where he will be expected to outline next year’s draft budget
before putting it to parliament.
Opinion polls show Papademos has the support of three in
four Greeks. But he was facing his first protest in front of
parliament on Monday afternoon from left-wing demonstrators who
accuse the new government of working in the interests of bankers.
Inspectors from the “troika”, the International Monetary
Fund, ECB and European Union, start arriving in Athens on Monday,
piling pressure on Greece to qualify for a second bailout worth
€130bn and an €8bn tranche from the earlier bailout, needed to
finance bond payments due at the end of the year, according to
Reuters data.
Greece said on Monday it had raised €380m from the sale of
mobile telephone frequencies to its three main cell phone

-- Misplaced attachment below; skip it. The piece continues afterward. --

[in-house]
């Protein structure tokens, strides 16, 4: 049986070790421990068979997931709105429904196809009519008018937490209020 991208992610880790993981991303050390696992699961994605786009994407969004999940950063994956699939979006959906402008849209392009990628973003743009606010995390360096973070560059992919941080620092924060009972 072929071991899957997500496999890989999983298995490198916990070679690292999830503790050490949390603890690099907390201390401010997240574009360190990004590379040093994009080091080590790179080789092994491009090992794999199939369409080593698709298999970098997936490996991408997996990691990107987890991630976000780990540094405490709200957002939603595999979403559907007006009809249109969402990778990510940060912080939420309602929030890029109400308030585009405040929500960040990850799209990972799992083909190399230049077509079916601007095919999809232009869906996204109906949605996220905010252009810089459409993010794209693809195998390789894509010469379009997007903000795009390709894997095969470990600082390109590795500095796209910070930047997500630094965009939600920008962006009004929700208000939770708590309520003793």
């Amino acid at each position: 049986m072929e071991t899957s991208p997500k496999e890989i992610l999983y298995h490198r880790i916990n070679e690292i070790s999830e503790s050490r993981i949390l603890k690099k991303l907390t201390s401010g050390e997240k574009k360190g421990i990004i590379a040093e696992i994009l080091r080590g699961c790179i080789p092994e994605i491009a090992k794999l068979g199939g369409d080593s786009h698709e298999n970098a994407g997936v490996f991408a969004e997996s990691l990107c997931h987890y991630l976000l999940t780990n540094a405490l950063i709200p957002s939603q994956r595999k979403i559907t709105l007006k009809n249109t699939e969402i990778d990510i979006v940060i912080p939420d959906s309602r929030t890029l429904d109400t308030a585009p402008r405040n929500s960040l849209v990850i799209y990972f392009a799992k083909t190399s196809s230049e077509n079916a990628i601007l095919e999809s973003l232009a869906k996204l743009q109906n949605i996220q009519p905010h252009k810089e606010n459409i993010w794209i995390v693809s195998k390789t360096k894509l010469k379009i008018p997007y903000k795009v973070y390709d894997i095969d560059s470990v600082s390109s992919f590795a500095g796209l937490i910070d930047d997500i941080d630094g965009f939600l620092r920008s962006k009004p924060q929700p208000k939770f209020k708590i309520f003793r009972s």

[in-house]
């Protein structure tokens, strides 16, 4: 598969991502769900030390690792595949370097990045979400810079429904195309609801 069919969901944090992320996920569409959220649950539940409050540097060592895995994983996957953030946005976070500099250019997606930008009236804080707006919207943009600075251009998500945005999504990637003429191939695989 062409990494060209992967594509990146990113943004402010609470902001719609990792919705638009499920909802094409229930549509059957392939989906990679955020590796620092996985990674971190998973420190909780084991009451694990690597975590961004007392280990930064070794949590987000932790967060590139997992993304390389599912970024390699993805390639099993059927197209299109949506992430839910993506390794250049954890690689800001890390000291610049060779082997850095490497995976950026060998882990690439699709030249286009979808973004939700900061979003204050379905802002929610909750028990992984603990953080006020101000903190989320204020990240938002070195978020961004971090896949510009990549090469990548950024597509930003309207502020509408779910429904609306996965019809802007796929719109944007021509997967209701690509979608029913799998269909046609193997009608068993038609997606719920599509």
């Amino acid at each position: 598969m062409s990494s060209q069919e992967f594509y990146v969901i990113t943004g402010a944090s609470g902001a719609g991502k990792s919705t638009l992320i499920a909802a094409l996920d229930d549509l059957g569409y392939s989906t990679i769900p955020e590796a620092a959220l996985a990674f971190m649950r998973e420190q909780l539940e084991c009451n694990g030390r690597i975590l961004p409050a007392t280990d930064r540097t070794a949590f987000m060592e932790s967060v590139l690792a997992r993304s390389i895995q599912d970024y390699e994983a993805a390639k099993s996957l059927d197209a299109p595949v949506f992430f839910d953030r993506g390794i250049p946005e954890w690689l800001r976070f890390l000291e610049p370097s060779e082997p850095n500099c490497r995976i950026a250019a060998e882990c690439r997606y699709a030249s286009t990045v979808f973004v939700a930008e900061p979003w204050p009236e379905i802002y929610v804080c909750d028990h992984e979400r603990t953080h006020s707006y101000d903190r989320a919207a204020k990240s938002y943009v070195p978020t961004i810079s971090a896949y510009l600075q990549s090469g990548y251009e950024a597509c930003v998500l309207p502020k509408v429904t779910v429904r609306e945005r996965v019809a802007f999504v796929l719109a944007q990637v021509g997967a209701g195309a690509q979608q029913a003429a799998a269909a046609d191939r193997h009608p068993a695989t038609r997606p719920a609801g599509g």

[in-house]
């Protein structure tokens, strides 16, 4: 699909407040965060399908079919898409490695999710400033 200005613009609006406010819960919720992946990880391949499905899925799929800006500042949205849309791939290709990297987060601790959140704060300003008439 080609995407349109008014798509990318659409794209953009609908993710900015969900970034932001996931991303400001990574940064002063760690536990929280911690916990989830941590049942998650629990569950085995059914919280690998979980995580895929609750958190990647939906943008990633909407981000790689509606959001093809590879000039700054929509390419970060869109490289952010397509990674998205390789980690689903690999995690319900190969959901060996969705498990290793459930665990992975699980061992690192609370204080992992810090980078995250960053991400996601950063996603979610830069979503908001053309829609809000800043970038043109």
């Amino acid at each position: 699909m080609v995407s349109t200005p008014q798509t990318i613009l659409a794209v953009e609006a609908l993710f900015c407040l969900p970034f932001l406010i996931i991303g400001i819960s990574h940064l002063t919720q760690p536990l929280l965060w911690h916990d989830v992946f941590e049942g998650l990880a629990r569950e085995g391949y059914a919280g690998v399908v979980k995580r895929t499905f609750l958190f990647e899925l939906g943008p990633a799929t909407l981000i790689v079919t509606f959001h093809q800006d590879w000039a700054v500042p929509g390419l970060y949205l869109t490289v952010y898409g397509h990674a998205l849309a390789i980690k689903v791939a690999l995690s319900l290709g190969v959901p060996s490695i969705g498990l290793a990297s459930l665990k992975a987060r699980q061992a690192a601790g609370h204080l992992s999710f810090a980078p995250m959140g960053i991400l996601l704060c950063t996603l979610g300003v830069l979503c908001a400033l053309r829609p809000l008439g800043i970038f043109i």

operators. The sale forms part of the country’s plan to sell
€50bn of state assets over the coming years to repay its debt.
But in a sign of problems faced by the Athens government,
German construction group Hochtief revealed it may have to take a
financial hit on the value of its road contracts in Greece due to
mass toll dodging by Greek motorists.
In addition, the leader of Greece’s main conservative group
Antonis Samaras said on Monday his New Democracy party would not
vote for any new austerity measures and said the mix of policies
demanded by international lenders should be changed.
“We will not vote for any new measures,” Samaras told a
meeting of his own MPs.
He added that he would not sign any letter pledging a
commitment to austerity measures, as has been demanded by EU
Economic and Monetary Affairs Commissioner Olli Rehn, and that a
verbal pledge should be sufficient.
Rehn has said the EU and IMF will not release the tranche
without written assurances from all Greek parties that they will
back the measures.
In Rome, people sang, danced and opened bottles of
champagne, and an impromptu orchestra near the palace played the
Hallelujah chorus from Handel’s Messiah when news spread on
Saturday that the scandal-plagued Berlusconi, one of Italy’s
richest men, had resigned.
-0- Nov/14/2011 14:13 GMT